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Print 5 comment(s) - last by Denville.. on Jul 17 at 8:20 AM

All military personnel will eventually be forced to install the smartphone application

The South Korean Defense Ministry announced this week that it is now ordering military staff to install a special smartphone application to restrict key functions of the device; namely the onboard camera. By disabling the camera, the South Korean military hopes to put a stop to leaks of confidential information.

The South Korean Defense Ministry announced on Monday that its entire staff of 1,500 people is no longer allowed to bring smartphones to the office without having the app installed on the device.
 
The new rule resulted in long lines at the gates of the ministry because approximately 20% of the workers had failed to install the application. Defense News also reports that some Defense Ministry staff have refused to install the application out of fear of reduced privacy. In addition to restricting use of the camera, the app also prevents audio recording and stops outside users from being able to hack the devices.


The app currently only works within the ministry compound, but officials have said that all South Korean soldiers will be ordered to install the app in the near future.

Ministry employees using Android devices can receive and make phone calls as well as receive and send text messages. However, iPhone users are only able to receive calls and text messages.

Source: Defense News



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Not advisable.
By Flunk on 7/16/2013 12:20:47 PM , Rating: 3
I can understand why they wouldn't want cameras on their bases but using software to disable them is a really weak response. It's pretty easy to either fake or modify an app. Realistically they really should physically remove the camera units from the devices, otherwise there is little point.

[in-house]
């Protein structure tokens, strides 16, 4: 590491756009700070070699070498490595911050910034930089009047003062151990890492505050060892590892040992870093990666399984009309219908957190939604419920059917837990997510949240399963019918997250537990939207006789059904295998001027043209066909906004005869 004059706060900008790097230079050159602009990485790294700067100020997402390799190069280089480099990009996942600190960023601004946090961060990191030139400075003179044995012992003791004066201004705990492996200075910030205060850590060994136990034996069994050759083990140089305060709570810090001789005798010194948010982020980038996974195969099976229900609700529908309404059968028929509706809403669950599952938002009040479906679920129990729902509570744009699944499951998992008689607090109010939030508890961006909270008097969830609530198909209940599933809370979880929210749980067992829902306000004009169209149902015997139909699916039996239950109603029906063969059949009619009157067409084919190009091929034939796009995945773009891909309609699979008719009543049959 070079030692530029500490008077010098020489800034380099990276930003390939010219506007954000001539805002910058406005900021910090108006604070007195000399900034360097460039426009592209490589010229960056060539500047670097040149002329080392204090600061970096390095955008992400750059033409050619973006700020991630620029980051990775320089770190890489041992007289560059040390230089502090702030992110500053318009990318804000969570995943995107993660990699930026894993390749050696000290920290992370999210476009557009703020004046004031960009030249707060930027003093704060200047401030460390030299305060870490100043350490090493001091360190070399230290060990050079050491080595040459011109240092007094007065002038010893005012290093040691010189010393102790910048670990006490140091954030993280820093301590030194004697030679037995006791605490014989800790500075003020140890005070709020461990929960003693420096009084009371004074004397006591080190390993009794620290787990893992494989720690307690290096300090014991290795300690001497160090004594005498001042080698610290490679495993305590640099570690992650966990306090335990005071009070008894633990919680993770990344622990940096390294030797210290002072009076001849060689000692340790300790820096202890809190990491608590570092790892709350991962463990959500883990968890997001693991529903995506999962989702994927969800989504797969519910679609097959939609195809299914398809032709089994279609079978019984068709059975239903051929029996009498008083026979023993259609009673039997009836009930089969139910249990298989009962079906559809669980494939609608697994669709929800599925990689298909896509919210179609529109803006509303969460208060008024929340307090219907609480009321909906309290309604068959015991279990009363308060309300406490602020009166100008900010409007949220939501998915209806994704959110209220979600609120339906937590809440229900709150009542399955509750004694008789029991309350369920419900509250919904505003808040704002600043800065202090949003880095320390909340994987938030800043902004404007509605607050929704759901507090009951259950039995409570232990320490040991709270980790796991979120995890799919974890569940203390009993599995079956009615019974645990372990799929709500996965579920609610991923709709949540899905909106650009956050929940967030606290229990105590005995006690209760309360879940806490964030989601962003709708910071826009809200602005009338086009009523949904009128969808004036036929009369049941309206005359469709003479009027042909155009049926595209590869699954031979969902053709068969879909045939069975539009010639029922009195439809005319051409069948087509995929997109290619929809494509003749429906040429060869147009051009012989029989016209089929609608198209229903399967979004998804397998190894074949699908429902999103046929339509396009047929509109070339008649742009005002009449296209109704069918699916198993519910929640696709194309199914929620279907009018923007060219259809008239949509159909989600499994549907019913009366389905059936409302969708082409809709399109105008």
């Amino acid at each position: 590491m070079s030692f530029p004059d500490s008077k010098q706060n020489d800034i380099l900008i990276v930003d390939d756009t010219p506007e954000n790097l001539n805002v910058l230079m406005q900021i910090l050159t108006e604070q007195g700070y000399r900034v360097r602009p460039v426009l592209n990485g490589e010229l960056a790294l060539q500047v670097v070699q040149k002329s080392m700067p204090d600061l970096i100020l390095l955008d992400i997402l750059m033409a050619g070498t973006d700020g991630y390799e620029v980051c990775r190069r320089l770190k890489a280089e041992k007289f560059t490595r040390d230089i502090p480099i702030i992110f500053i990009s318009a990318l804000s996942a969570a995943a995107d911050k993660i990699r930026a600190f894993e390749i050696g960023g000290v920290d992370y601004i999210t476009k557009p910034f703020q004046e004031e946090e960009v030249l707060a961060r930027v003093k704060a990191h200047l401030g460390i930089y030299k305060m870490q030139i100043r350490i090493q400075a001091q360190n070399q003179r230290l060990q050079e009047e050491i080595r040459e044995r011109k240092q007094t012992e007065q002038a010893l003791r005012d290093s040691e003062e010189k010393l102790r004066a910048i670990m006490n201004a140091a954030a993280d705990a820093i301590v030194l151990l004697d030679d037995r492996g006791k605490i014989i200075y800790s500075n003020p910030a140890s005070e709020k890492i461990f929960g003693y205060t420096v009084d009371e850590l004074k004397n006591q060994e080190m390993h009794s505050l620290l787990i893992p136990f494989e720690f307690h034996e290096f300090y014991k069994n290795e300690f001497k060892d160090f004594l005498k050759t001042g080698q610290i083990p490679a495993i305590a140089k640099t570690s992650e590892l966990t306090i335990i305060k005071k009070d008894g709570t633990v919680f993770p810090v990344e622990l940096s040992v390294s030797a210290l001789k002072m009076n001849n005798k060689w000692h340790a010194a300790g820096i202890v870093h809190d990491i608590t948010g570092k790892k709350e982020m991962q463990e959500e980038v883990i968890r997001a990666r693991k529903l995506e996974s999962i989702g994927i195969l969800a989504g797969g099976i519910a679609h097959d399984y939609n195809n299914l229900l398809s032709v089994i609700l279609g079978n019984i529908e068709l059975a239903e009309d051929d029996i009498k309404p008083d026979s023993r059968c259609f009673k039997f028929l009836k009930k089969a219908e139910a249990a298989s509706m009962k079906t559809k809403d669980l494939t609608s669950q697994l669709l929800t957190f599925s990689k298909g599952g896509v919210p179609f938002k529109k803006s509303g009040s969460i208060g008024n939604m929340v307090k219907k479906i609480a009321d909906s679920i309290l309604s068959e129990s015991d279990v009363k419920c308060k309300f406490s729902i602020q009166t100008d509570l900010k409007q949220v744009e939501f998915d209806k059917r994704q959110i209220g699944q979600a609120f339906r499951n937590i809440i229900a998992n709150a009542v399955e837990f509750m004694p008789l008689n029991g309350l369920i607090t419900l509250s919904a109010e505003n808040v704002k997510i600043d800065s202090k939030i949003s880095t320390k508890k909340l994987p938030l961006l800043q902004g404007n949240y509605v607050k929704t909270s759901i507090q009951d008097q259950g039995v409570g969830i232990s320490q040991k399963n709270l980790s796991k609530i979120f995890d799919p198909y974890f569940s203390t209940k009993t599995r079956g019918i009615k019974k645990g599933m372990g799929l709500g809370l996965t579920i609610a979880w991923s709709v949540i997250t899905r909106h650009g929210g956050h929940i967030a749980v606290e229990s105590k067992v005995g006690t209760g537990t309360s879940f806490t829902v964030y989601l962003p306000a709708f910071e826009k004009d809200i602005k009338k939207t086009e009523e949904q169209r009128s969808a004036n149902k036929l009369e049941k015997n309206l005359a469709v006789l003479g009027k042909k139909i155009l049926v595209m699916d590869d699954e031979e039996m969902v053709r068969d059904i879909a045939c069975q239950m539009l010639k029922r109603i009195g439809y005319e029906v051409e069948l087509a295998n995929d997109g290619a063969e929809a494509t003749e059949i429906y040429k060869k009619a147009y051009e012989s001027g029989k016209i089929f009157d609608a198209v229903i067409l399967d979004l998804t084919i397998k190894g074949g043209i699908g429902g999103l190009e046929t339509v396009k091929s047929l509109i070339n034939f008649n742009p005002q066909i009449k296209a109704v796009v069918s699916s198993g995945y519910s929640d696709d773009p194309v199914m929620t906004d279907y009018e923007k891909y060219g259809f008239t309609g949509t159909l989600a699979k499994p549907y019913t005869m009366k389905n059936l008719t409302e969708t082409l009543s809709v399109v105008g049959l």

RE: Not advisable.
By quiksilvr on 7/16/2013 1:58:41 PM , Rating: 2
Agreed. They can just ask cell phone manufacturers to make a custom phone for enterprise (encrypted by default, no camera, locked down os, rugged, water and dustproof, no apks allowed without valid certs for signing and encrypting, etc)


RE: Not advisable.
By Motoman on 7/16/2013 2:11:29 PM , Rating: 2
No kidding. This is Korea. What are the chances that Samsung *wouldn't* jump at the chance to create a bespoke phone for the country's military?

And then just require that all military personnel have that phone, and only that phone.


RE: Not advisable.
By drycrust3 on 7/16/2013 3:25:50 PM , Rating: 2
I agree, they could even provide the phone free and say it is a government phone, that it is a requirement of their job that they use it while at work, and it needs to be handed in when leaving.
They could even provide highly secure text messaging and other such like apps on it.
Really, I do think trust is a serious issue here, and that if you can't trust your staff to use discretion about what they photograph and film, then you have a much bigger problem because they are handling material that could be of importance to North Korea, whom they are technically still at war with.
I do think it will only be a matter of time before some emergency pops up where no one could film or photograph it, or someone did with a non-authorised phone, and this rule will change.


RE: Not advisable.
By Denville on 7/17/2013 8:20:59 AM , Rating: 2
quote:
Agreed. They can just ask cell phone manufacturers to make a custom phone for enterprise (encrypted by default, no camera, locked down os, rugged, water and dustproof, no apks allowed without valid certs for signing and encrypting, etc)


There's a cheaper way around it. Here are the instructions

1. Pop back cover
2. break camera part
3. Put back cover back

If intel can disable parts of the chip with laser cutting then I'm sure getting rid of a camera is even easier.


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